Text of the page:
This is a principle that I’m reading a lot about at the moment, because my coursework essay is on how Buddhism defines ‘happiness’, and to what extent the Western definition of it is based on the similar, but not identical notion, of ‘pleasure’.
I don’t think anyone would disagree with the idea that pleasure implies a more temporary, fleeting sense of satisfaction, whereas happiness, if we view it in terms of the Aristotelian notion of ‘eudæmonia’, is more of an ultimate goal, and something that is permanent.
The way the Western lifestyle and mindset has developed, it is often quite difficult to distinguish between happiness and pleasure. A lot of people say the key to being happy, is simply to do more of what makes you happy, and this generally seems true.
But while he accepts this idea, the Dalai Lama is keen to distinguish between material pleasures and happiness.
A lot of Instagram’s most successful influencers are the stars and hedonists of this world that we can see flying from city to city, partying on yachts with supermodels, and having access to all the food, drink, drugs and sex they could possibly desire. This is the epitome of material success, and for a lot of people, ‘success’ full-stop.
But is this ‘success’ equivalent to ‘happiness’?
It’s not for me to tell you what is right to strive for in life - it’s not for anyone to tell you, because it’s your life. But we’ve all seen enough corny movies where there’s someone too focussed on making money, and their relationship breaks down because their life revolves around their work, they become unhappy, and then realise that they got it wrong. Money isn’t the key to happiness.
It’s ironic really that so much of our music, film and TV culture hammers home this message to us, yet in order to survive in our society, we inevitably need money. It’s easy for this need to turn into want, and for us to think this is what matters most.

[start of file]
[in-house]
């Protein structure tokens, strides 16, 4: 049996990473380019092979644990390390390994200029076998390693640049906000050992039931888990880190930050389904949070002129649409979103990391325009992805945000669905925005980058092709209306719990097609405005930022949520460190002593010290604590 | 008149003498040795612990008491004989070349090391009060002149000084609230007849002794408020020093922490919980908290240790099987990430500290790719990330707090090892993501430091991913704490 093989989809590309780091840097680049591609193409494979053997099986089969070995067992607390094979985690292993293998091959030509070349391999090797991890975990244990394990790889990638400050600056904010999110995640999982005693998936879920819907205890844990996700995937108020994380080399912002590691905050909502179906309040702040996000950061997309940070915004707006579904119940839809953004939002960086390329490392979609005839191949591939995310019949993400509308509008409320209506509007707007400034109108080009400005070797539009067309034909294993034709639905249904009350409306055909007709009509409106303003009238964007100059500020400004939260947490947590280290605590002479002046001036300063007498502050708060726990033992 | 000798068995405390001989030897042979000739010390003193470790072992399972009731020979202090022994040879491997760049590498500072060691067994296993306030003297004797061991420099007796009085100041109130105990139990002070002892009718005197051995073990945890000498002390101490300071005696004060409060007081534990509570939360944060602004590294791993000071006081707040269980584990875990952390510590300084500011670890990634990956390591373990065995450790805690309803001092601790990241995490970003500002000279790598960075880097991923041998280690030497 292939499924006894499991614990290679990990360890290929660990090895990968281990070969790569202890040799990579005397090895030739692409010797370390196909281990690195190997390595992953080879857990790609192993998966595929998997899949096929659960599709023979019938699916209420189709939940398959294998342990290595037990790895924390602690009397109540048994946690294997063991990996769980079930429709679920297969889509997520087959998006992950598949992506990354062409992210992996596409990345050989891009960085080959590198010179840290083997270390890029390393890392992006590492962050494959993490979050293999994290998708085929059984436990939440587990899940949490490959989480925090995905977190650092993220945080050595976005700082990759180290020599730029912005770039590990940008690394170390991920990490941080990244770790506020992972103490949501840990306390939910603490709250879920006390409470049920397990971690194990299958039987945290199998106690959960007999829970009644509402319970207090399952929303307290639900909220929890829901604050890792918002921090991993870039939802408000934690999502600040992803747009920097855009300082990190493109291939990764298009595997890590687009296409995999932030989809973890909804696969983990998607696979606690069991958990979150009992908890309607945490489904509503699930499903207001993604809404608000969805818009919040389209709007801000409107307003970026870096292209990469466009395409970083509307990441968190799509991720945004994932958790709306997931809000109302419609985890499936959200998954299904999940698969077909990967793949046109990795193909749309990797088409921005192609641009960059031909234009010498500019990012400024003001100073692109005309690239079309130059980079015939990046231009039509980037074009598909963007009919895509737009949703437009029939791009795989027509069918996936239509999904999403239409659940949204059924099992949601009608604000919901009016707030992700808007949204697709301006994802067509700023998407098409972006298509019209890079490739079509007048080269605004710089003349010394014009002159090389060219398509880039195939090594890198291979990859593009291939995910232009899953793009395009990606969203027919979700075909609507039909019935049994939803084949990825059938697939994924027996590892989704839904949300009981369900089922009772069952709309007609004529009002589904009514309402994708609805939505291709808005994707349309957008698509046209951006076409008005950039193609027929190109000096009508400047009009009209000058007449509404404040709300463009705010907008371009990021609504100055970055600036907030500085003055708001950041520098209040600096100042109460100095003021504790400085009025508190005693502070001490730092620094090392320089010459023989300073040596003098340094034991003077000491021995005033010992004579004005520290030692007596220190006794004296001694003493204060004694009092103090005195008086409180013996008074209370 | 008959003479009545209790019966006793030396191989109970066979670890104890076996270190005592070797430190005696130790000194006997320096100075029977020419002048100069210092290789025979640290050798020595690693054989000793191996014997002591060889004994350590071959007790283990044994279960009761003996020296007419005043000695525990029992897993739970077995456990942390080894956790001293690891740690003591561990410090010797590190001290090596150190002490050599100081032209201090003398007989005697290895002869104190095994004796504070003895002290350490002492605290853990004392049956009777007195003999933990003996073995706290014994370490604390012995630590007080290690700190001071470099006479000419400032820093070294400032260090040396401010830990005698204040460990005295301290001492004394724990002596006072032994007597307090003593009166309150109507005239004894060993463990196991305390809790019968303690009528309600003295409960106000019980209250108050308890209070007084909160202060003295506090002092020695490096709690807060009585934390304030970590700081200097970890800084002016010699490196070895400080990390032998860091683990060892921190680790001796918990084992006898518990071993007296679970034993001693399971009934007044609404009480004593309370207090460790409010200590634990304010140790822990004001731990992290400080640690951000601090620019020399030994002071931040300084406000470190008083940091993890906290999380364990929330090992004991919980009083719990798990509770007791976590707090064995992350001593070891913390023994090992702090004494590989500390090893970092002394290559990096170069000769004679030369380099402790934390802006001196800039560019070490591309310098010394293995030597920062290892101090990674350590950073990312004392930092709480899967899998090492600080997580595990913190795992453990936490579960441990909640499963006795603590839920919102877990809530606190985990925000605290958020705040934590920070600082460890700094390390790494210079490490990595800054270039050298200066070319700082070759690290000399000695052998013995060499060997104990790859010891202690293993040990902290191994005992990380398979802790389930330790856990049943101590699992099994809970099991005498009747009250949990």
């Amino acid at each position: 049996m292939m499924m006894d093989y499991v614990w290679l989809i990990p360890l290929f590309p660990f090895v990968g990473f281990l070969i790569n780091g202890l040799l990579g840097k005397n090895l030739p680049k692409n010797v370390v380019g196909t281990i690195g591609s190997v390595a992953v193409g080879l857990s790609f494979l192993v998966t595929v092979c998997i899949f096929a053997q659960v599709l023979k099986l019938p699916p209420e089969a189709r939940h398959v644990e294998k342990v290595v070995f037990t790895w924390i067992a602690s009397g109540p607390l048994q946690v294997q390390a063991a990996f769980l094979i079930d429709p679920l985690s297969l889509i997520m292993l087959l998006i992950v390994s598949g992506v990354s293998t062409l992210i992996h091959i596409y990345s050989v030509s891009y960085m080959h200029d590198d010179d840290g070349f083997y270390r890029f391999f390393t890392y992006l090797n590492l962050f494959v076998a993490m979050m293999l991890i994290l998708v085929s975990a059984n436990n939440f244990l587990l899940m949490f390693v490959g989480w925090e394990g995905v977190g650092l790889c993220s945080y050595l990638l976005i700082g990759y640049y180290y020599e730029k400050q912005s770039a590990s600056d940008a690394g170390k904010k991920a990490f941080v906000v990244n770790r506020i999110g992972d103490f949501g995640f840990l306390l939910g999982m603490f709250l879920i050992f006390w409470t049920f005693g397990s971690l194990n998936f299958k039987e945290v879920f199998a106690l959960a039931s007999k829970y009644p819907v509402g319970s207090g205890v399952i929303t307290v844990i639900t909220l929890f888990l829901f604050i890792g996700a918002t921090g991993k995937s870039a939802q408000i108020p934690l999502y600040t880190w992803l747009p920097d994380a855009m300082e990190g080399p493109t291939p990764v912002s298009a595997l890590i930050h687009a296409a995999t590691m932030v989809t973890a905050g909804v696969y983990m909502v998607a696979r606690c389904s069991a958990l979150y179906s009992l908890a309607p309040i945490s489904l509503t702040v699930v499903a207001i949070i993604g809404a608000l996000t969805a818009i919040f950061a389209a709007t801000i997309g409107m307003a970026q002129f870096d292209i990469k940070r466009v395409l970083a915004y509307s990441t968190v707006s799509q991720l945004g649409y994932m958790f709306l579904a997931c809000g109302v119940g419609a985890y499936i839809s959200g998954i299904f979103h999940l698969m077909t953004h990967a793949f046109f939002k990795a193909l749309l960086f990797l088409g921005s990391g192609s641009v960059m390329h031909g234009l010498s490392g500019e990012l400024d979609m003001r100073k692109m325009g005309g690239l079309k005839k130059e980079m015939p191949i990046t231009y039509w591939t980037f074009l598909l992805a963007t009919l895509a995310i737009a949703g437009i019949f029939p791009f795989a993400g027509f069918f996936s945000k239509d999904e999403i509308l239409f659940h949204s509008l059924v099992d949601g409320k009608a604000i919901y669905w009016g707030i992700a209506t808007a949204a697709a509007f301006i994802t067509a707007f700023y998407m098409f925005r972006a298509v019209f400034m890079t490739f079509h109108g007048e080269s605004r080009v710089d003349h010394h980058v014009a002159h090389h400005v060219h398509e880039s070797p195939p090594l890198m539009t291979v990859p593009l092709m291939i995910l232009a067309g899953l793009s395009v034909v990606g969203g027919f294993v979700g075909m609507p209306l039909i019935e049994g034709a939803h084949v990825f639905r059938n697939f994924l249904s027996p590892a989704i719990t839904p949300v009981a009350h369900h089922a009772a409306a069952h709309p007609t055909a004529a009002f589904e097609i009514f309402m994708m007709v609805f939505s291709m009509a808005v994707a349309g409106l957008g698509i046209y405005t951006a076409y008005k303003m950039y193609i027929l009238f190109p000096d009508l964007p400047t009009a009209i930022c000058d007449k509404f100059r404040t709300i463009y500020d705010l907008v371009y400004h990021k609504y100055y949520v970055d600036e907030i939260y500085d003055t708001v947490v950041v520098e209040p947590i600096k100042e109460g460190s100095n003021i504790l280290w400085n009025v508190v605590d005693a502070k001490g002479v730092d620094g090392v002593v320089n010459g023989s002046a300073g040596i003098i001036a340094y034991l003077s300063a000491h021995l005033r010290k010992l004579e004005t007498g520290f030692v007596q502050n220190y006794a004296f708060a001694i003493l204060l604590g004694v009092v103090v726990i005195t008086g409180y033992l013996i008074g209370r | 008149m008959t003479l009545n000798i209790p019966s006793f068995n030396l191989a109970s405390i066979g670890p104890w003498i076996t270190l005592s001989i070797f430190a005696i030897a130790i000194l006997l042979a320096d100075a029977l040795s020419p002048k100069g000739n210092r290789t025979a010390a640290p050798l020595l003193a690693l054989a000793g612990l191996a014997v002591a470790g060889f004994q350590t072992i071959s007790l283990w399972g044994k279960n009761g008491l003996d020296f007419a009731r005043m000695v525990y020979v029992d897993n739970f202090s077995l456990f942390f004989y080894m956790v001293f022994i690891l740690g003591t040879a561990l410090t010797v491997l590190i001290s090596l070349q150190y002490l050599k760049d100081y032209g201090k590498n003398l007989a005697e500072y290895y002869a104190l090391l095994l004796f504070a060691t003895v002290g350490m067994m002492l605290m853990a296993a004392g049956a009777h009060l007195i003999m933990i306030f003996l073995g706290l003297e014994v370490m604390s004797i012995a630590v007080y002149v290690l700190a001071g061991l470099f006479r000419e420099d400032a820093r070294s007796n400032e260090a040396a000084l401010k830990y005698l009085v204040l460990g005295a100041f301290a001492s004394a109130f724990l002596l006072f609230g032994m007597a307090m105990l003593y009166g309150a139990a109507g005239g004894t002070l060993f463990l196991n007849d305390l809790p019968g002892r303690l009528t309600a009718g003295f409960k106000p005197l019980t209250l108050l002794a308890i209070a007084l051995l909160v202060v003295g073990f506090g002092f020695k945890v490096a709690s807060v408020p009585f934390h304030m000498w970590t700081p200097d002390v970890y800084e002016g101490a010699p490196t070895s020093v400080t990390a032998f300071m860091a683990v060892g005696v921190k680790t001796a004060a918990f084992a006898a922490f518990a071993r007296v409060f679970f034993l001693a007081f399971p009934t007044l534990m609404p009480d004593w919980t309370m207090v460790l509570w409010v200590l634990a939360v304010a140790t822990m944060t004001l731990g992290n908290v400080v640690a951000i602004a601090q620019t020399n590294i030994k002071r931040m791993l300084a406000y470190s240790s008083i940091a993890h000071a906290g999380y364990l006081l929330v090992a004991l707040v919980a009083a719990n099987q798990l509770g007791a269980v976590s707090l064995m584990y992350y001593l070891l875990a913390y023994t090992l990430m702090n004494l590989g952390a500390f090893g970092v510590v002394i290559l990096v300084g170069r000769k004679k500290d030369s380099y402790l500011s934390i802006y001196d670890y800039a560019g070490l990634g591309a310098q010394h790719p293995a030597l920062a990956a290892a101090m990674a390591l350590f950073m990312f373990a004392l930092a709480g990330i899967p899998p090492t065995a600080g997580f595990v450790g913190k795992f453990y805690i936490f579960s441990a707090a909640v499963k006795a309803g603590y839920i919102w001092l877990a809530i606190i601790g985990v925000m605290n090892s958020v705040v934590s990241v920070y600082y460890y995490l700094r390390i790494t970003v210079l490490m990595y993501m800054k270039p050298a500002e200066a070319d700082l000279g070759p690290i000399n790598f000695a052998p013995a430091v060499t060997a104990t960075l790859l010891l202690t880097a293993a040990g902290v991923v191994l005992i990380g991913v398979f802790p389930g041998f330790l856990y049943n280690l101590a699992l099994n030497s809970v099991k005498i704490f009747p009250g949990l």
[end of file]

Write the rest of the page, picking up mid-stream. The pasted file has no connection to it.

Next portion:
Enjoying more pleasures in life can contribute to a more contented state of mind, and a higher level of satisfaction. Whether it’s taking loads of drugs, having loads of sex, or eating loads of chocolate - pleasure is obviously great, and there’s nothing wrong with it.
I think the Dalai Lama's message here is really just to understand that while pleasure is really positive, it’s not to be confused with genuine happiness. If we could all achieve true, lasting happiness by watching our favourite TV show over and over again, then we would all do it. But sadly, it’s not that easy. (Unless it's Brooklyn Nine-Nine, which still makes me cry with laughter, despite having seen it a million times…)
Generally, though, happiness involves a lot more, and these aspects and factors will be outlined as this project progresses. Some already have been covered, such as compassion, perspective, and how we view others. Pleasure does have a part to play - if it didn’t, it would sure be a very boring and unattractive road to achieving happiness - but this doesn’t mean that pleasure and happiness are interchangeable.
If we are always seeking our next hit of dopamine, then there will be times when we don’t manage to find it, and we are left unsatisfied. A life focussed solely on pleasure will inevitably also be one that involves a lot of dissatisfaction.
The song I’ve chosen for this principle is Jaden’s ‘Play this on a mountain at sunset’. It’s a very spacy, misty journey through the singer’s thoughts, and is supposed to mimic a psychedelic trip. The character in the song is struggling and tries to drown his problems in alcohol and drug use.
I went with this one because its hazy, mercurial nature makes it perfect for meditating to, but it also leaves you feeling a bit dissatisfied. It’s pleasing to listen to, and there’s a temporary sense of ease, but then the anxieties start creeping back into the character’s mind.
“Sunset’s still feeling afraid”
The track concludes with the character and his girlfriend feeling a common effect of psychedelics:
“I know my stomach hurts (my stomach hurts too)”
The listener is left with an aftertaste of discontent and dissatisfaction, and I feel like this underlines the emptiness of being overly infatuated with sense-pleasures. Having said this, one of my favourite Buddhist texts is the Mahāsaccaka-sutta, in which the Buddha embraces happiness that isn’t attached to the senses, and soon after attains liberation. Before he embraces happiness, the Buddha had been starving and emaciating himself, but this only led to pain. So while obsession with sense-pleasures, like drugs and alcohol, may not be the answer, it’s important not to go in completely the other direction and reject things that make us happy.
“Why am I afraid of that happiness that has nothing to do with sensuality, nothing to do with unskillful qualities?”
Remember, you don't have to stick with my song choice...Which song's making the cut today for your happiness playlist?